Heigh ho, heigh ho, it’s off to work we go!
As another daunting work year begins I am reminded why I want to get out of the 9-5 until you’re 65 salaried full-time worker game.
It’s not that I dislike my job. Quite the opposite – I really enjoy it and I genuinely love the people I work with. I’m one of those annoying people who gets to work with his friends in relative autonomy doing a gratifying job with reasonable pay. But at times it is extremely stressful.
Why do I want to opt-out of the workforce and retire in ten years?
Because most jobs are bad for you and your mental health. It’s not natural for us to be seated all day – we have become fat and bloated creatures about as far removed from our hunter gatherer ancestors as you can imagine.
We stress about unimportant things like deadlines and office politics and why stupid people get promoted and THE MORNING TEA ROSTER IS NOT FAIR and miss out on the opportunity to do meaningful activities with the people we love. Because we are there. At work. In meetings.
I have recently had about ten days off work over the Christmas period and it was a delightful sneak-preview into my life as an early retiree.
Without the international travel, but full of time with family and friends – games, drinks, laughter, exercise, reading, gardening, exploring the beach, swimming in the ocean and building things. It was wonderful.
It was my first day back at work today and it was difficult because I only managed to get to sleep at 4:30AM this morning. Horrible, staring-at-the-ceiling-wide-awake-insomnia – complete with rooster calls taunting me and the sun threatening to rise as I finally drifted off for a broken two hour sleep.
I was quick to blame the amount of coffee I’d had during the day and the fact that I slept in the day before, but at work today at least three people brought home the real reason.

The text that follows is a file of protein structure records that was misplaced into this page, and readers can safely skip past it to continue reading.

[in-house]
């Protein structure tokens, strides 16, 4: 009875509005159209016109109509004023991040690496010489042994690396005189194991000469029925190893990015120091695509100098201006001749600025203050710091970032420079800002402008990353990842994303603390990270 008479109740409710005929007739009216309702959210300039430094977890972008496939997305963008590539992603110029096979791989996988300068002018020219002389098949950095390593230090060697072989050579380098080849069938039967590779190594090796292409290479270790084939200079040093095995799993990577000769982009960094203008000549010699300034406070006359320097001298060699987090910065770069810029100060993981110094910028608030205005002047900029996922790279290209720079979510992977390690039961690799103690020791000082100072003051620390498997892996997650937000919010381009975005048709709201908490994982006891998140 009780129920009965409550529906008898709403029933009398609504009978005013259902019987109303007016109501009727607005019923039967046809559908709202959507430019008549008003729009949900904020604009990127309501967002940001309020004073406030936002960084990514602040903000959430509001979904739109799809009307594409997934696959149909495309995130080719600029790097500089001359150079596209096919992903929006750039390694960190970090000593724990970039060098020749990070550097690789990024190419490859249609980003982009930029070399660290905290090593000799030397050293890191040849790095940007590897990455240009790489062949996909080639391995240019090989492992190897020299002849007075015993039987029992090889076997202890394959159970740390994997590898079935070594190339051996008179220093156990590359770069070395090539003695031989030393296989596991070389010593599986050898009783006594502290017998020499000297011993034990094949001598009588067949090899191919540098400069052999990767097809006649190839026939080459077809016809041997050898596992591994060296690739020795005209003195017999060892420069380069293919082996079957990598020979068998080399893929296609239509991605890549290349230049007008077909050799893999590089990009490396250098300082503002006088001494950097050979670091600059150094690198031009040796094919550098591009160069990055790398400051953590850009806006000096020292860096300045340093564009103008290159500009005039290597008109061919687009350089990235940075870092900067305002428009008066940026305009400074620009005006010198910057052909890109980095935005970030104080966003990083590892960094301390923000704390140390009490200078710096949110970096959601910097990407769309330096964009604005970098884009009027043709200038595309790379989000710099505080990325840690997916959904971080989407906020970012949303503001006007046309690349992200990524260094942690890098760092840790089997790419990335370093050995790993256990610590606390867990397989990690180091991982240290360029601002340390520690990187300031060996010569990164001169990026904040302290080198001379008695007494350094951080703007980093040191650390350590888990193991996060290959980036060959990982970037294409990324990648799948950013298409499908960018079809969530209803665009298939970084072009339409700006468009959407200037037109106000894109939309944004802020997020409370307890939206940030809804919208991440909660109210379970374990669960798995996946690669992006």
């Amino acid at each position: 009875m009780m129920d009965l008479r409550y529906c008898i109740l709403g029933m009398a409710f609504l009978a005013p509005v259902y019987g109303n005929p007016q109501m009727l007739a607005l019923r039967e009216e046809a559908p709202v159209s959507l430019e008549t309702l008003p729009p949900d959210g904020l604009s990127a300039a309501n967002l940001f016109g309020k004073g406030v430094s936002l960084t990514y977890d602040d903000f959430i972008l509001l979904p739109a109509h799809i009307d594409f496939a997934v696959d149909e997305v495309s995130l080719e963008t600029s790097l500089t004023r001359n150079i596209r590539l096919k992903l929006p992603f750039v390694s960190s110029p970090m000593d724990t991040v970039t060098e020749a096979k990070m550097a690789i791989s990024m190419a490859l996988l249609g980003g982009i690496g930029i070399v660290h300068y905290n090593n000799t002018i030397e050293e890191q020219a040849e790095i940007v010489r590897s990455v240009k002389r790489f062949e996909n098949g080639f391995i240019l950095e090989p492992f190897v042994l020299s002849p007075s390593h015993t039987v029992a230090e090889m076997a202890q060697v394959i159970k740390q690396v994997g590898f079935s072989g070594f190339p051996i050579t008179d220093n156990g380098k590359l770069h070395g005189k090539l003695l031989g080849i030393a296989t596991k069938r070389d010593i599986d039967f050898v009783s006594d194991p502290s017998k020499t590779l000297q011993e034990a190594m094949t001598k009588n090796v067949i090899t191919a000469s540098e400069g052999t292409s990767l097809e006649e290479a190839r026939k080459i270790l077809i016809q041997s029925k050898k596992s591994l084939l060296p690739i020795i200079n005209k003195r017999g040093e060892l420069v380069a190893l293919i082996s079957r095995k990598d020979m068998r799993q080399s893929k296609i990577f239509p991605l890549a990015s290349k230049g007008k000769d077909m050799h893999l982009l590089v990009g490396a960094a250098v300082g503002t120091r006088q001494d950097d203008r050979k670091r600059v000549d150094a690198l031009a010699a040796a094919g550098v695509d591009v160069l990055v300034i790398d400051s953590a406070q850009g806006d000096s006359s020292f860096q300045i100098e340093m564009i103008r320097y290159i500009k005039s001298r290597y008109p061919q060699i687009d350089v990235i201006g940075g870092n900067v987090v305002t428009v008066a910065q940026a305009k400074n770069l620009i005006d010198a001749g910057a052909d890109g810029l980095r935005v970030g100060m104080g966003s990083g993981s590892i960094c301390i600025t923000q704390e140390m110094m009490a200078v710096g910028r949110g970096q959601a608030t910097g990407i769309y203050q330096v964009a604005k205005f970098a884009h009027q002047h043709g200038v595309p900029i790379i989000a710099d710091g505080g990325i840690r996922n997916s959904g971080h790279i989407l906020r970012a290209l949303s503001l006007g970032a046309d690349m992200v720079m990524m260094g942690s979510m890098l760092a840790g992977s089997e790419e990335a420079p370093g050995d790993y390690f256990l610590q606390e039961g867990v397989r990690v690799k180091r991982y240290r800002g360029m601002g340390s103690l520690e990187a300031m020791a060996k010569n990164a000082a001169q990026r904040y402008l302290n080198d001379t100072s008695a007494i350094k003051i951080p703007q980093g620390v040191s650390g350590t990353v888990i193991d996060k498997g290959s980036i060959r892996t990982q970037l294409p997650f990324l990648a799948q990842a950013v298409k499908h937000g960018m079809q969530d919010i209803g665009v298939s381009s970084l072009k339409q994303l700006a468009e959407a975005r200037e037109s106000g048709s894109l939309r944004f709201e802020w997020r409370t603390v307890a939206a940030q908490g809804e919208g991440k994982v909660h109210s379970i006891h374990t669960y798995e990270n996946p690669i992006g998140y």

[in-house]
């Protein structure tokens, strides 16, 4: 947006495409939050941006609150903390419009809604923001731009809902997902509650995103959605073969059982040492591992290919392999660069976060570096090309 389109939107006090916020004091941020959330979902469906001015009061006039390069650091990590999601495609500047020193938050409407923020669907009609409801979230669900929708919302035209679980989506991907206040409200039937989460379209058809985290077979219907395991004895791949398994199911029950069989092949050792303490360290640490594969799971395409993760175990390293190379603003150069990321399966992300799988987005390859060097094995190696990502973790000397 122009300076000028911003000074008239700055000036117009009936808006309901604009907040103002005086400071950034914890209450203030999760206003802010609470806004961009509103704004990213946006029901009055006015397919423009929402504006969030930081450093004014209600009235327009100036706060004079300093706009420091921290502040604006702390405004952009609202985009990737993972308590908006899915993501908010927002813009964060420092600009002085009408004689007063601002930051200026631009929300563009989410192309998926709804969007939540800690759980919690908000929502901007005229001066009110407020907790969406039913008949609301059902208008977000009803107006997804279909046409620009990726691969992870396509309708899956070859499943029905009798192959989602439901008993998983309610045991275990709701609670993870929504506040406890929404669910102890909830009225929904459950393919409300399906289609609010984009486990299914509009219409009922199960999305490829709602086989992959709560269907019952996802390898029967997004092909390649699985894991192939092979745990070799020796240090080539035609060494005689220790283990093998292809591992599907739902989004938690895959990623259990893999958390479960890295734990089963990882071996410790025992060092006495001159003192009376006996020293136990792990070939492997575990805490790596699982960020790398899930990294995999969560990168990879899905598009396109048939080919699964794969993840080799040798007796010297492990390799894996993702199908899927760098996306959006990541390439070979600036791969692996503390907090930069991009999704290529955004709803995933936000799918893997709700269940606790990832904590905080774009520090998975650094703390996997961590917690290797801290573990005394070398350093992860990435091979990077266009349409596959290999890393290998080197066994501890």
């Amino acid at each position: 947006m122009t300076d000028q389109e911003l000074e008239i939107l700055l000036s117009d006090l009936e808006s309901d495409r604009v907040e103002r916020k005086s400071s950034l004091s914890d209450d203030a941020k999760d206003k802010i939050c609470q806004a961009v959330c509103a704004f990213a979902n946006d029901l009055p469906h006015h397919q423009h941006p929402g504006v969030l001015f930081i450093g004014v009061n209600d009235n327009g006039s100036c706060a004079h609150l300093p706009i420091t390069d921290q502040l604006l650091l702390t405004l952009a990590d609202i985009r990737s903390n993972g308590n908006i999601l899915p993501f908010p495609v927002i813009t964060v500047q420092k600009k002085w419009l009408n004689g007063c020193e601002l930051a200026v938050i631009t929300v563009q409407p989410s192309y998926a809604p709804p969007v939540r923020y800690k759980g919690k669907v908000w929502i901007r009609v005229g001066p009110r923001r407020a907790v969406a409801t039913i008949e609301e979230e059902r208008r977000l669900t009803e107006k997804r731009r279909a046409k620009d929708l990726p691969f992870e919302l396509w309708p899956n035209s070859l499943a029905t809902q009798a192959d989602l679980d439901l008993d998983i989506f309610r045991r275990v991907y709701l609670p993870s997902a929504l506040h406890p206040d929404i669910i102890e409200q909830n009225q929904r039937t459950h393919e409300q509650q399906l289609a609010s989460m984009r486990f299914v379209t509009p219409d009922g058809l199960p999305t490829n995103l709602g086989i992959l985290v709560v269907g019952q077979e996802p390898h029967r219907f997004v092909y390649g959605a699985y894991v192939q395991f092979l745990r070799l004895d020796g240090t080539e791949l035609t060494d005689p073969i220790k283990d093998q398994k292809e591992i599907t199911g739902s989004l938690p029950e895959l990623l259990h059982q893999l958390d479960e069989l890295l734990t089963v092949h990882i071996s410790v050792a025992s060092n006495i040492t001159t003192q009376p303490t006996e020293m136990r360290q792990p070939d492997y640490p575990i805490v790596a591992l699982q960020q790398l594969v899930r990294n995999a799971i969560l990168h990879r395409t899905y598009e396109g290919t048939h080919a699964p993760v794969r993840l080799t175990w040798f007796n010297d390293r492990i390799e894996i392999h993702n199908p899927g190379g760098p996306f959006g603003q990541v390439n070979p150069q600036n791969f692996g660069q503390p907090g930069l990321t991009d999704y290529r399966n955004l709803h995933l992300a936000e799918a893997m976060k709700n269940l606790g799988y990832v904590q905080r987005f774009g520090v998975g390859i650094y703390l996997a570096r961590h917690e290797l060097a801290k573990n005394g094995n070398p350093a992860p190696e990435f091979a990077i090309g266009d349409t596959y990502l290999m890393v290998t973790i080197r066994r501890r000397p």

“You were probably just stressed about work – don’t worry it’s normal.”
I tried to dismiss the notion. I hadn’t in fact been thinking about work while I was trying to sleep and it wasn’t going to be a particularly difficult day – but they were right. Work was the only new variable in the equation and my subconscious mind was clearly quite distressed about the prospect of starting a whole new year of work.
How has it become acceptable that we trade stress and anxiety for money for our entire adult life? We are more efficient than ever, have more technology and machines to do the work for us than at any other point in human history – but we work more instead of less. It doesn’t make sense.
At previous jobs I have had negative health consequences because of work stress – bad mood swings, anxiety, lethargy, unexplained sadness, racing pulse, high blood pressure (at 25!).
Last night was a realisation that no matter how good the job we are paid to do is, that at times there will be a conflict between what we want to do and what we have to do for an income. This conflict causes stress – and I want to avoid it as soon as possible.
For those of you unlucky enough to have a job you truly detest or not have a job despite a long search – I can’t imagine the toll it takes on your health.
Numerous studies [1,2,3,4,5,6] suggest that poor working environments (I would argue that a great percentage are) are horrible for your health. Some even suggest that a bad job might be more destructive to your mental health than being unemployed (unsuccessfully looking for work, not financially independent).
What can we do about it?
I would encourage all of your who read this to study the simple maths behind early retirement and to look into the possibility that you could be free from work within ten years. It doesn’t have to be a dream that you use at night to stop you thinking about work in the morning – it can be a reality if you want it enough.
It requires only an average family income, serious dedication, sacrifice and frugality on steriods! It can be done and just the health consequences of a life of work make it worth exploring.
When you add in all of the other things you could be doing with your time if you didn’t have to go to work, early retirement is definitely something you should consider.
I often espouse a hard-line extreme early retirement philosophy here, but it is equally valid to shoot to save 25% or 50% of your salary rather than the 75% I aim for. Either way, you will be rid of the insomnia and stress inducing work all the sooner if you commit to an early retirement plan.
If work has had a negative health consequence for you please share your experience in the comments below – equally, if you think that I’m overstating the negative health consequence of work I’d like to hear that too.
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